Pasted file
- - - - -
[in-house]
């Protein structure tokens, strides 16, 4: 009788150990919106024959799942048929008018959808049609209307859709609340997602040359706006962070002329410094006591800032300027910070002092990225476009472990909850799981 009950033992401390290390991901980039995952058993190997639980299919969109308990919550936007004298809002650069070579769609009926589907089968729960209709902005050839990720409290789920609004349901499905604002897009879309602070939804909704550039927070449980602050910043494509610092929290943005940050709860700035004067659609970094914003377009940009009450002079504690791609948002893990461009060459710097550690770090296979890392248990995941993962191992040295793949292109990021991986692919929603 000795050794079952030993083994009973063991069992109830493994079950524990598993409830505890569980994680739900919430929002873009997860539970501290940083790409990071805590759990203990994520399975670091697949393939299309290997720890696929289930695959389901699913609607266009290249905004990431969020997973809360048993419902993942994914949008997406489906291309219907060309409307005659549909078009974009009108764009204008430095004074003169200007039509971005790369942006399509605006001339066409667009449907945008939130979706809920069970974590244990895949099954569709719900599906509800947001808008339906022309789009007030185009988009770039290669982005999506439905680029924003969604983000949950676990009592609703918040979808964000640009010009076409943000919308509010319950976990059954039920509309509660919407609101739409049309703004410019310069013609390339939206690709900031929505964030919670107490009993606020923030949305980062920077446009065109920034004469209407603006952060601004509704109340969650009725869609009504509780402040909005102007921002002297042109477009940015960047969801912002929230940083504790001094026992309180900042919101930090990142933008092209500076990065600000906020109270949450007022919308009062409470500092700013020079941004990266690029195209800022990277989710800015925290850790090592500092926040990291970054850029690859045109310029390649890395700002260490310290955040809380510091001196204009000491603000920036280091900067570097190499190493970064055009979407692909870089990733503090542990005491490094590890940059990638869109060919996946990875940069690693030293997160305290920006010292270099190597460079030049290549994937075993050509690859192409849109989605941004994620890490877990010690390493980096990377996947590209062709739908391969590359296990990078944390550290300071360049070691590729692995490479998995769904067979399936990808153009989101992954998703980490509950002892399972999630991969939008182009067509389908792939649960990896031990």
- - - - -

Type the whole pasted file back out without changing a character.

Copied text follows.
[in-house]
């Protein structure tokens, strides 16, 4: 009788150990919106024959799942048929008018959808049609209307859709609340997602040359706006962070002329410094006591800032300027910070002092990225476009472990909850799981 009950033992401390290390991901980039995952058993190997639980299919969109308990919550936007004298809002650069070579769609009926589907089968729960209709902005050839990720409290789920609004349901499905604002897009879309602070939804909704550039927070449980602050910043494509610092929290943005940050709860700035004067659609970094914003377009940009009450002079504690791609948002893990461009060459710097550690770090296979890392248990995941993962191992040295793949292109990021991986692919929603 000795050794079952030993083994009973063991069992109830493994079950524990598993409830505890569980994680739900919430929002873009997860539970501290940083790409990071805590759990203990994520399975670091697949393939299309290997720890696929289930695959389901699913609607266009290249905004990431969020997973809360048993419902993942994914949008997406489906291309219907060309409307005659549909078009974009009108764009204008430095004074003169200007039509971005790369942006399509605006001339066409667009449907945008939130979706809920069970974590244990895949099954569709719900599906509800947001808008339906022309789009007030185009988009770039290669982005999506439905680029924003969604983000949950676990009592609703918040979808964000640009010009076409943000919308509010319950976990059954039920509309509660919407609101739409049309703004410019310069013609390339939206690709900031929505964030919670107490009993606020923030949305980062920077446009065109920034004469209407603006952060601004509704109340969650009725869609009504509780402040909005102007921002002297042109477009940015960047969801912002929230940083504790001094026992309180900042919101930090990142933008092209500076990065600000906020109270949450007022919308009062409470500092700013020079941004990266690029195209800022990277989710800015925290850790090592500092926040990291970054850029690859045109310029390649890395700002260490310290955040809380510091001196204009000491603000920036280091900067570097190499190493970064055009979407692909870089990733503090542990005491490094590890940059990638869109060919996946990875940069690693030293997160305290920006010292270099190597460079030049290549994937075993050509690859192409849109989605941004994620890490877990010690390493980096990377996947590209062709739908391969590359296990990078944390550290300071360049070691590729692995490479998995769904067979399936990808153009989101992954998703980490509950002892399972999630991969939008182009067509389908792939649960990896031990």